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The publication of the latest Harry Potter book put me in mind of the late Dr Seamus Geraghty, a psychiatrist known for his wit and wisdom, who opined that the formation of modern Ireland was driven by a sense of inferiority, and a feeling shared by many of the main protagonists, that deep in their hearts and souls they were not Irish at all.
Parnell was American. Casement and Ernest Blythe were from unionist stock. Padraig Pearse was the son of a wandering and freethinking English stonemason. De Valera was the offspring of some mysterious Latino. They all embraced Irish culture to a fanatical degree. Dev did revert to being American when it saved him getting shot, but unfortunately he went back to being Irish later on.
In the wizarding world of JK Rowling there is a fanatical movement of dark wizards driven by racial purity. Those wizards and witches who were not from old wizarding families were dismissed as mud-bloods and half-bloods. It transpired that many of the most fanatical were secretly not racially pure.
To Pearse and his fellow fanatics anything Irish was defined by not being English. But Gaelic, the stone walls, the women in the meadows making hay, curraghs, báinín jumpers, poverty, TB, and thatched roofs were sacred. Pearse suggested that the Irish theatre movement should be strangled at birth. He viewed Yeats and Lady Gregory as dilettantes playing at being Irish. I wonder if in the depths of his soul Pearse felt like a little English boy who had blundered into a strange place and was afraid of being found out and so he had to wave his flag and shout louder than anyone else. More Irish than the Irish themselves, in fact.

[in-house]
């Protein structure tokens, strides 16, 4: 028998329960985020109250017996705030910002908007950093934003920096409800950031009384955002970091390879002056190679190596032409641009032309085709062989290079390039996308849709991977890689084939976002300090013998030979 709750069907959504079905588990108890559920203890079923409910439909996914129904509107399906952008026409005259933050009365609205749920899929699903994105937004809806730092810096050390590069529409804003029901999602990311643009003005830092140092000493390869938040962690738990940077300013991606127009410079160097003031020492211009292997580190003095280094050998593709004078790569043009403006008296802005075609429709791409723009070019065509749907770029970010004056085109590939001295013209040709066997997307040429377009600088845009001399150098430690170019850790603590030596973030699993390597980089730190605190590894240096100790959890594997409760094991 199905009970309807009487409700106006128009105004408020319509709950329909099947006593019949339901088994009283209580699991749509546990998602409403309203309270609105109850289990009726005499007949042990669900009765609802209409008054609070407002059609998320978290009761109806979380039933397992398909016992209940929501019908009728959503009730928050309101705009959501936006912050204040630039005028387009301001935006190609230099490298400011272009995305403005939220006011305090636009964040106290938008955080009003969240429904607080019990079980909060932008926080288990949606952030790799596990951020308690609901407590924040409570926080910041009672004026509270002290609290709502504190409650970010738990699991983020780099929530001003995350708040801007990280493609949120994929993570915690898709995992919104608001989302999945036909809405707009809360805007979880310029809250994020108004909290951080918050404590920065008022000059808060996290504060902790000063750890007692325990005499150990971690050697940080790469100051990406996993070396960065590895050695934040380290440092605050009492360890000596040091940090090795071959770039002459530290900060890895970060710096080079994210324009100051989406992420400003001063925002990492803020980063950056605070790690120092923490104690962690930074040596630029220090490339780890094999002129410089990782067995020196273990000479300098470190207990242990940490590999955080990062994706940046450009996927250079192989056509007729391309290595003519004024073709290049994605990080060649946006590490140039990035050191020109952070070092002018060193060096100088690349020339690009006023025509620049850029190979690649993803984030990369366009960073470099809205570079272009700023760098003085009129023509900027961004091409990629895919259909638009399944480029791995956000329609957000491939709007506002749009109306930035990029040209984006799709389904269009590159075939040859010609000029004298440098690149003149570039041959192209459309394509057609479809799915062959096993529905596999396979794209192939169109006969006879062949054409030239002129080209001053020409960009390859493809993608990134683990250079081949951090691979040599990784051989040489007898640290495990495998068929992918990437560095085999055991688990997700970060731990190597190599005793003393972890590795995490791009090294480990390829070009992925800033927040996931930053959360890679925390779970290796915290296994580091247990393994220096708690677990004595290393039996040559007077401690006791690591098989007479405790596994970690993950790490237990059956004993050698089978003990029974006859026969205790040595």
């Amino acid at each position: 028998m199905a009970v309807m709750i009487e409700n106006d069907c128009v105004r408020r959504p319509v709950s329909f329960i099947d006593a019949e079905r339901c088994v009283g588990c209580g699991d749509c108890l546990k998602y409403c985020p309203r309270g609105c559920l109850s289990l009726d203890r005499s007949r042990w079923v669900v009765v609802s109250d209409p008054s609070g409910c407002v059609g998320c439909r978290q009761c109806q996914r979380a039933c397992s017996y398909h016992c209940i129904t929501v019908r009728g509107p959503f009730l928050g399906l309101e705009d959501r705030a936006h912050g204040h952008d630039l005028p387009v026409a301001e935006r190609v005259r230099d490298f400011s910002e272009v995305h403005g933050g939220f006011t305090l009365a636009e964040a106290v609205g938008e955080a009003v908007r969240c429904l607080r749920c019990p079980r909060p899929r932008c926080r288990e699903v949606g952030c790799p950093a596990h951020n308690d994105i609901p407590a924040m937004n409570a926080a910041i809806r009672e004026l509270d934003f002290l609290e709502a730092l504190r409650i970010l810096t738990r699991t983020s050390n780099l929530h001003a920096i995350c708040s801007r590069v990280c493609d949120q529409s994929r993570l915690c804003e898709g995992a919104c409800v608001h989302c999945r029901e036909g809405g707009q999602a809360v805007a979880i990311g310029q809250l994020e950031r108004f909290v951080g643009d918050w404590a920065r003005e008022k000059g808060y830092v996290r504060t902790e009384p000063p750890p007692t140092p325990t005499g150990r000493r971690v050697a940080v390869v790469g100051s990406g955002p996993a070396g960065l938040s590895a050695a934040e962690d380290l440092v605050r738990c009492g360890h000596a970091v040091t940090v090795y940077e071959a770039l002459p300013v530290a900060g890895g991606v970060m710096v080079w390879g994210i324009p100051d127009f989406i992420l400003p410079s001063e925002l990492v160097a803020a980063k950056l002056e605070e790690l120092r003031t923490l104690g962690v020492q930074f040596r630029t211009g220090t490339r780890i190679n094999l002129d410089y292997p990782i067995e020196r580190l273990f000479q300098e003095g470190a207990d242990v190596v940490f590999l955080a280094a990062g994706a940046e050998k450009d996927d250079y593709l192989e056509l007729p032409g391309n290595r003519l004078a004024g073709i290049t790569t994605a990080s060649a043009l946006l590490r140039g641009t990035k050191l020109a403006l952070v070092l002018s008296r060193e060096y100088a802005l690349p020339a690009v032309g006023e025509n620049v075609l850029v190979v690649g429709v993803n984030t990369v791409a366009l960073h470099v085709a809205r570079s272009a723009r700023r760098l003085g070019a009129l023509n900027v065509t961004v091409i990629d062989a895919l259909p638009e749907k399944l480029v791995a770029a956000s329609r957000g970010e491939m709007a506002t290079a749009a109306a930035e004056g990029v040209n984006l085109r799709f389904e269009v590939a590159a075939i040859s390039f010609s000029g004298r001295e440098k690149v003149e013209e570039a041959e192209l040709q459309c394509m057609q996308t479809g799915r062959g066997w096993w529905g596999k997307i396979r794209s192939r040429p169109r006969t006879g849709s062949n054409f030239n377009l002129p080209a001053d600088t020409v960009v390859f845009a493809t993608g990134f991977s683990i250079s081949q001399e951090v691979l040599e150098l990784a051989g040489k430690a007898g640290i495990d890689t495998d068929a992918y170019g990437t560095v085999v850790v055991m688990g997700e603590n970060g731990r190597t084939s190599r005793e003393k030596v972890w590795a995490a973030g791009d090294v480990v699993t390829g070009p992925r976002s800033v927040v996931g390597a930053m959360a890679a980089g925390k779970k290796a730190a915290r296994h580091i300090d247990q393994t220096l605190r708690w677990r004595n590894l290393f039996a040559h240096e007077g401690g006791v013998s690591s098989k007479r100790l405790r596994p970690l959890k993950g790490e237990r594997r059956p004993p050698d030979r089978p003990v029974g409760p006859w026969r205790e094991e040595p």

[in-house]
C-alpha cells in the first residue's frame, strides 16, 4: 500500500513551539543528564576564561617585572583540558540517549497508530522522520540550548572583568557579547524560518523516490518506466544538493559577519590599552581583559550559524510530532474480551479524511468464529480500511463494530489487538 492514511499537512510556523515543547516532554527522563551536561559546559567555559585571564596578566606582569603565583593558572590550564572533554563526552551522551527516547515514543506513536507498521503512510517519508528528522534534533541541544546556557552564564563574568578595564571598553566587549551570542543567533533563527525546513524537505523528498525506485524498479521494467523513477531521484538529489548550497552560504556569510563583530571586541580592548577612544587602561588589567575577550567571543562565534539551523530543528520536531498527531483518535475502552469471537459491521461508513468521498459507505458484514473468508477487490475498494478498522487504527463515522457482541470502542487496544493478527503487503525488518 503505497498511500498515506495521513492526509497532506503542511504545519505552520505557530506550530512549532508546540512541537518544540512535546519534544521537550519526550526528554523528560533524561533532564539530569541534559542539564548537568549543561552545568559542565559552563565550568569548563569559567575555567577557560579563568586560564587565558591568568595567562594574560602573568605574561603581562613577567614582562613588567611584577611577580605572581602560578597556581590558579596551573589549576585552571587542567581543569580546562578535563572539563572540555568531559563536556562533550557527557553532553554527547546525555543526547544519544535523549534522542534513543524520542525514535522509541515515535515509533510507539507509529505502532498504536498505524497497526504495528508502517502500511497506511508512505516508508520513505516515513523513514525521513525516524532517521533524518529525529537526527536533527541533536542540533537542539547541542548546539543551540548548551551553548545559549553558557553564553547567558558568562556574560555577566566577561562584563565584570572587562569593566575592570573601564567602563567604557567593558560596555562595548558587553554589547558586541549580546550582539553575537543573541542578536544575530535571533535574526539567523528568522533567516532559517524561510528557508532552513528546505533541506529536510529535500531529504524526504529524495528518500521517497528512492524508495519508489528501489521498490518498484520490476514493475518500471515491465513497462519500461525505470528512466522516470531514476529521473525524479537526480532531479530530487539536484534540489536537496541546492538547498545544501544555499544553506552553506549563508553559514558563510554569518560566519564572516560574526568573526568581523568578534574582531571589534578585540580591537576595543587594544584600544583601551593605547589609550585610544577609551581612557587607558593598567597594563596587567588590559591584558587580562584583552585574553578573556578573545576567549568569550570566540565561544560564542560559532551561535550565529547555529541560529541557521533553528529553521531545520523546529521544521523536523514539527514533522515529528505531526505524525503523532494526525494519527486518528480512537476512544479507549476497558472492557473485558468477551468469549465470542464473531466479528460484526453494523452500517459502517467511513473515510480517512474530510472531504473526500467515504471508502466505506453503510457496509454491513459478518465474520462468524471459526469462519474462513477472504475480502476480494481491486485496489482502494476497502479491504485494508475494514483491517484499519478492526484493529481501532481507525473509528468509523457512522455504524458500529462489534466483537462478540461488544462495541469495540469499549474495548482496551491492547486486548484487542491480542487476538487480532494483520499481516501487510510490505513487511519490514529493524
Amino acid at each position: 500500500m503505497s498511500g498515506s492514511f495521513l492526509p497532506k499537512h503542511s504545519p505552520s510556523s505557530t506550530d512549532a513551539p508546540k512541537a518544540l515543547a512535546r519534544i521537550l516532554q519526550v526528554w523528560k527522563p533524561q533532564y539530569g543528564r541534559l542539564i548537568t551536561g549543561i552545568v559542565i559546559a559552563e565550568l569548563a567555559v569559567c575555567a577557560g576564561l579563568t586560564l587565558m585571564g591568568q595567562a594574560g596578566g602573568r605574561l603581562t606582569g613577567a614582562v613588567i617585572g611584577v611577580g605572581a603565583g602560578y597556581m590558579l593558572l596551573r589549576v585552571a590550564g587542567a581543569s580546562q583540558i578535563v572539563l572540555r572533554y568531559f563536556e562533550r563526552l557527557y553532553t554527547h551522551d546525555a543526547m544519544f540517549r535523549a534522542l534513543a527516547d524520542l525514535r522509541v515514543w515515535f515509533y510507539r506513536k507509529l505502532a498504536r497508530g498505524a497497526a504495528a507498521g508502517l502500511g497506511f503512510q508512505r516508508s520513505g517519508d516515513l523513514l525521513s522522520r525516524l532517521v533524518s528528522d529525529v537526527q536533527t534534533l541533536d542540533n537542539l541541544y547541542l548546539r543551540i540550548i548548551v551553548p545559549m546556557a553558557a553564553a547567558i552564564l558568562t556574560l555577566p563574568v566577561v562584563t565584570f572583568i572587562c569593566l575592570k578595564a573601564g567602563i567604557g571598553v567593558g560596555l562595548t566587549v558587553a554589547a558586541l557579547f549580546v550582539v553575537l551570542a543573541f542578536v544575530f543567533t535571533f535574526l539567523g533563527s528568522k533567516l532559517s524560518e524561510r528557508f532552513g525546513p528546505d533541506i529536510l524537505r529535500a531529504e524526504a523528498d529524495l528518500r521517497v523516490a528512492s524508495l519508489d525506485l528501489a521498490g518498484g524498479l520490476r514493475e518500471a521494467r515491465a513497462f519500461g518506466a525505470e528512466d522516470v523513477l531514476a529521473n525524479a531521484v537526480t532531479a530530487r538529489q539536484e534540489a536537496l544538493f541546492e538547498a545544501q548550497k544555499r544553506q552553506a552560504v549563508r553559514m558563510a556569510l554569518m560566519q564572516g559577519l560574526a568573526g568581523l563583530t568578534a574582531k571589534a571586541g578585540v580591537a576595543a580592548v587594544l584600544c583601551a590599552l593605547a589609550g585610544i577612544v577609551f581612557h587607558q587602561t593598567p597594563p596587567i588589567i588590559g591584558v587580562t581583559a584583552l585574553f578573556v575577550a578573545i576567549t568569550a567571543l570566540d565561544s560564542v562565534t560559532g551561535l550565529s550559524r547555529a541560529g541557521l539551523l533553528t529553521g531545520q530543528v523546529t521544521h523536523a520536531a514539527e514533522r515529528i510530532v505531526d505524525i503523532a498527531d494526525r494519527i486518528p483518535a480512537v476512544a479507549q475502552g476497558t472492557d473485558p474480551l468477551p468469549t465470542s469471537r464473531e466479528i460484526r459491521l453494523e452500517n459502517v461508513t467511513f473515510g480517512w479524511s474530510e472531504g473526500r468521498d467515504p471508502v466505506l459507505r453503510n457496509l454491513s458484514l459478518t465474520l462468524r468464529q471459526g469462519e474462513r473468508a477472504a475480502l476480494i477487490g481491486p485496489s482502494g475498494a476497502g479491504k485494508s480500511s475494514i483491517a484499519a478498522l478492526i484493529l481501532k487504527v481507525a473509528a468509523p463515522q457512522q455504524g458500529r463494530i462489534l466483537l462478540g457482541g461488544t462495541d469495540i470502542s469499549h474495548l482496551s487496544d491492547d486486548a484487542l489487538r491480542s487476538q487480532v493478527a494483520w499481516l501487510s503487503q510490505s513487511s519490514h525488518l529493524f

Two Englishmen of note were so taken by Ireland that they completely reinvented themselves. Seán MacStíofáin, or John Stephens, was a Londoner who moved to Ireland from the RAF and ended up as head of the IRA. He did not exactly die for Ireland, but it is a fair bet that if his teenage enthusiasm had been channelled into football, many an unsuspecting person would have been spared that patriotic death.
Micheál MacLiammóir was so taken with Yeats and the Celtic twilight that he changed his name, learned Irish and brought his immense talents to Dublin. He did a far more useful thing than dying for Ireland; he lived for Ireland.
MacLiammóir moved like an exotic butterfly through the grey dreary world of Dev and those who defined Irishness in their own warped way. I remember this myself from my secondary school. Everything English was wrong without question, history was a battle of Ireland against England and we were always right and they were always wrong. We had comics at home in which the English army were the good guys and the ‘Japs’ and the ‘Gerrys’ were the baddies and we had posters of English soccer players and pop stars on our walls. Most of us ended up in England and found that some English were good, some bad, and most okay. We had been taught fascist nonsense; fanatical racist tripe. While Ireland postured against a dying empire, the slippery smiling Roman Catholic church took over without a fight, farmed our children for profit and mentally and physically abused our vulnerable citizens. Home rule was indeed Rome rule and a celibate clergy with their own unresolved issues ruled as they pleased.
It was a terrible pity that de Valera did not learn Spanish, buy a Sombrero and head off for Puerto Rico or to wherever his daddy came from to find himself. And if Pearse had decided to embrace his artistic nature and sculpt, grow a beard and drink absinthe with the Bohemians we might have been spared decades of stultifying poverty and destruction of our heritage, environment, infrastructure, and architecture in the name of an Ireland that only existed in the heads of children who didn’t fit in. Indeed, if Pearse and Archbishop McQuaid had moved in together à la MacLiammóir and his partner Hilton Edwards, Ireland would have been spared much suffering.